Physical activity for Pregnancy

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Just yesterday (October 18, 2018), new Canadian guidelines were released regarding physical activity throughout pregnancy. The main details are presented below in Q and A format.

Who put together the guidelines?

  • The Canadian Society for Exercise Physiology - the leading organization of exercise scientists in Canada.

  • The Society of Obstetricians and Gynecologists of Canada.

  • University of Western Ontario

  • Universite du Quebec a Trois-Rivieres

  • University of Alberta

Is physical activity important for pregnancy?

“Physical activity is now seen as a critical part of a healthy pregnancy.”

“Prenatal physical activity should be considered a front-line therapy for reducing the risk of pregnancy complications, and enhancing maternal physical and mental health.”

How can physical activity potentially help with pregnancy?

It can reduce the risk of:

  • pregnancy-related depression by 25%

  • gestational diabetes

  • high blood pressure

  • preeclampsia by 40%

  • newborn complications

  • caesarean sections

  • instrumental delivery

  • urinary incontinence

  • excessive gestational weight gain

How much physical activity is recommended?

  • At least 150 minutes of moderate-intensity physical activity each week

  • Minimum 3 days per week

  • Daily physical activity is encouraged

  • Incorporate a variety of aerobic and resistance training activities

  • Pelvic floor exercises reduce risk of urinary incontinence (inability to control urination)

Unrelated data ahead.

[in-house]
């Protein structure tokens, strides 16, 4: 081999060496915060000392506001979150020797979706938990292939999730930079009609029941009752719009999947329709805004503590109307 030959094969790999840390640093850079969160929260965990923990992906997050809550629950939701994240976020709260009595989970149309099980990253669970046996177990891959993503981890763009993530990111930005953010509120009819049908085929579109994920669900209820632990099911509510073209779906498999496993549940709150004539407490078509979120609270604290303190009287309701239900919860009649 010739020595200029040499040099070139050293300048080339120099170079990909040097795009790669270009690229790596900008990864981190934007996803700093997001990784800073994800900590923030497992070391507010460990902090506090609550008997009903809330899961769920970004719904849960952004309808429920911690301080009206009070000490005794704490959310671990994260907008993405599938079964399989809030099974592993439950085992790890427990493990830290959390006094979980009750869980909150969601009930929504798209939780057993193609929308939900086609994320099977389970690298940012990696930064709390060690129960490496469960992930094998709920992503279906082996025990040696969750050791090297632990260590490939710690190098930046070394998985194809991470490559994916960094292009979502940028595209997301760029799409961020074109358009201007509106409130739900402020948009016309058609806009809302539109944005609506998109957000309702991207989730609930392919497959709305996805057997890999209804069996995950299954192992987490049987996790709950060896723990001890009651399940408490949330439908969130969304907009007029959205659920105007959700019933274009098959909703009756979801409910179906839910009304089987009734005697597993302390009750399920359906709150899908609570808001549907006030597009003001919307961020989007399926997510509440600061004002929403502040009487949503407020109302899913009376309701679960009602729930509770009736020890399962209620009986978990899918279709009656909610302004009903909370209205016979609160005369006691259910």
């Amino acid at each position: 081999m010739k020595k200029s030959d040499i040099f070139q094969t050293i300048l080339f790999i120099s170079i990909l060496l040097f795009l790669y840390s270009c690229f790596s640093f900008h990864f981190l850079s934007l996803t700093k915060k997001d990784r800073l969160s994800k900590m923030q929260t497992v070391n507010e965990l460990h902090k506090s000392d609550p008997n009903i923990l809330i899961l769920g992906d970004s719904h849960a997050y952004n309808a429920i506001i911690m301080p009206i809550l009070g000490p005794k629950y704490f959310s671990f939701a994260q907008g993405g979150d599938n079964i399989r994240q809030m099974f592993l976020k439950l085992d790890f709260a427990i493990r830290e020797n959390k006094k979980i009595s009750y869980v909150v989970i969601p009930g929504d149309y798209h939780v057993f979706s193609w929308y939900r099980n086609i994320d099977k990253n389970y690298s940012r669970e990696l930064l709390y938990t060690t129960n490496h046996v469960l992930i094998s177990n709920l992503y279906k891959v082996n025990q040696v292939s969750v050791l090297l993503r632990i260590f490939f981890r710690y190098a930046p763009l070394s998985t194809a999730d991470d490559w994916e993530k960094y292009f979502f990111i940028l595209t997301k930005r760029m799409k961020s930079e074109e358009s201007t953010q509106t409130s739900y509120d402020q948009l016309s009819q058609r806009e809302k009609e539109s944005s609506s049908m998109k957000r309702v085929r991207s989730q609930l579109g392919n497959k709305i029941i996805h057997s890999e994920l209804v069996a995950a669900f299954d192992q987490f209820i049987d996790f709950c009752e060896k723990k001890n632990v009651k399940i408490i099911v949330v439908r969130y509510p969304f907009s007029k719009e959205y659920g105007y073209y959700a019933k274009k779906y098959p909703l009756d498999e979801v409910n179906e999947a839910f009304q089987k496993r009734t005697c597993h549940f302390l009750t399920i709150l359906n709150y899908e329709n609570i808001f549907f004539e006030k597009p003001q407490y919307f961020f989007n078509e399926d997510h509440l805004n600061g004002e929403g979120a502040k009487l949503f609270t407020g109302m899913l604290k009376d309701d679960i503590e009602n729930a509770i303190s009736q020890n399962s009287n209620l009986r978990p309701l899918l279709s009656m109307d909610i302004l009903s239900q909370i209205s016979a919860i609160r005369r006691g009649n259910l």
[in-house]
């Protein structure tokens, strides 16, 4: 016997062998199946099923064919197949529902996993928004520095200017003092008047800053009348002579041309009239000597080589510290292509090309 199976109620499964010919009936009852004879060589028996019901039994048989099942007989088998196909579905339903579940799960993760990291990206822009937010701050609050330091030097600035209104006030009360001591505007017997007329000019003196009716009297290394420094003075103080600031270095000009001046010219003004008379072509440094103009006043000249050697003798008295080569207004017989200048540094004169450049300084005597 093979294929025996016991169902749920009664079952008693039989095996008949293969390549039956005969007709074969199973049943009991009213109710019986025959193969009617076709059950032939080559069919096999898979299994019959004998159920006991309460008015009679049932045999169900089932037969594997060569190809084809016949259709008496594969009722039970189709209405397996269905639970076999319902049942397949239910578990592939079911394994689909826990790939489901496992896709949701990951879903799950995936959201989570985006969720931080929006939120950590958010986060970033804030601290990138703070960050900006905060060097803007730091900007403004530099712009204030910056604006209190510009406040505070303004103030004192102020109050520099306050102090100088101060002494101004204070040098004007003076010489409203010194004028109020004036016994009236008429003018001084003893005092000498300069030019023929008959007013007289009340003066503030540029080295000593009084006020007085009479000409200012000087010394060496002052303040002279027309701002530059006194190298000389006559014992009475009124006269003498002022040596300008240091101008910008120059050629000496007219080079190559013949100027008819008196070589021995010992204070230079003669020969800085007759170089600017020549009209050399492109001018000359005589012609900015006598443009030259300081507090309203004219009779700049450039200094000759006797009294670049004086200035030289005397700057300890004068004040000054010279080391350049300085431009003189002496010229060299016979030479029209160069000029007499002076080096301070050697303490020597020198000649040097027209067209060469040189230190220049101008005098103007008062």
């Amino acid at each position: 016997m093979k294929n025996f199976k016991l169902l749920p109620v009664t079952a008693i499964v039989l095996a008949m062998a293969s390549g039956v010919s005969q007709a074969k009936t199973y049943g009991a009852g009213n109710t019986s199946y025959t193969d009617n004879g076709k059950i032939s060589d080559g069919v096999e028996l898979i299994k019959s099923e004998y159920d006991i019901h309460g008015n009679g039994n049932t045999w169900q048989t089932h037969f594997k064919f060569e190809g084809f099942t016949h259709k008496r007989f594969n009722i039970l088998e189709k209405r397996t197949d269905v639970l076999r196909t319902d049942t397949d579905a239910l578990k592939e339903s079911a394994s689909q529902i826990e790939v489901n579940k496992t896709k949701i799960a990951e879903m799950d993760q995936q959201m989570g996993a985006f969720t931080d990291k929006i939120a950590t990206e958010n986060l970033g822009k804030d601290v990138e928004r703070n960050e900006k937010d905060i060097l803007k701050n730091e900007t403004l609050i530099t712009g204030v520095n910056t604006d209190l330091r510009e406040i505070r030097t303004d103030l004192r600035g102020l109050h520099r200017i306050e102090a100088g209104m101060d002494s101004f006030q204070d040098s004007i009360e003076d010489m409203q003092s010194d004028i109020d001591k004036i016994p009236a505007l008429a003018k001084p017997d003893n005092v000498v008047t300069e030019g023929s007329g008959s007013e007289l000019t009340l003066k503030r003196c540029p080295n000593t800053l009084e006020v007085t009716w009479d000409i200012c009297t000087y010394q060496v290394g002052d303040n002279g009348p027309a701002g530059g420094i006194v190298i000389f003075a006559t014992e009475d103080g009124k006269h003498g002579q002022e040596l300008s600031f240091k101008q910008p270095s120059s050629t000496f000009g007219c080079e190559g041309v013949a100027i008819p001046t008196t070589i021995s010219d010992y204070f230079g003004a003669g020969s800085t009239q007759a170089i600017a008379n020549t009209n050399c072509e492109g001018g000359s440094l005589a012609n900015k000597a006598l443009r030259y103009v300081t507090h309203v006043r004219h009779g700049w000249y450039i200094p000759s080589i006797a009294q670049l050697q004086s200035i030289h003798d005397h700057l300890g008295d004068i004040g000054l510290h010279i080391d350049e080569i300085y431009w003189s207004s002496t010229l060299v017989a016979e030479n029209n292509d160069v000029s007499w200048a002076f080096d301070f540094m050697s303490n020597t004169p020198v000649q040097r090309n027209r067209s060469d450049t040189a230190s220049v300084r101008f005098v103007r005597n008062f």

• If you get lightheaded, nauseous or feel unwell when exercising flat on the ground. should avoid the supine position.

There may be periods when following the guidelines are not possible due to fatigue and/or discomforts of pregnancy; women are encouraged to do what they can and to return to following the recommendations when they are able.

Are there misconceptions about the dangers of physical activity?

“Physical activity is not associated with miscarriage, stillbirth, neonatal death, preterm birth, preterm/prelabour rupture of membranes, neonatal hypoglycemia, low birth weight, birth defects, induction of labour, or birth complications.”

However, evidence was not identified regarding the safety or additional benefit of exercising at levels significantly above the recommendations.

Absolute contraindications

People with the following conditions should absolutely not perform exercise:

  • premature labour

  • preeclampsia

  • placenta previa after 28 wks gestation

  • ruptured membranes

  • unexplained persistent vaginal bleeding

  • intrauterine growth restriction

  • high-order multiple pregnancy (eg. triplets)

  • incompetent cervix

  • uncontrolled type 1 diabetes

  • uncontrolled hypertension

  • uncontrolled thyroid disease

  • other serious cardiovascular, respiratory or systemic disorder

Relative contraindications

People with the following conditions should consult with their obstetric care provider prior to participation in physical activity:

  • recurrent pregnancy loss

  • gestational hypertension

  • a history of spontaneous preterm birth

  • mild/moderate cardiovascular or respiratory disease

  • symptomatic anemia

  • malnutrition

  • eating disorder

  • twin pregnancy after the 28th week

  • other significant medical condition

Conclusion

It seems that physical activity is beneficial and safe for pregnancy. However, it is important to consult with your health care provider before engaging in physical activity.

To read the full guidelines, click here

George Cho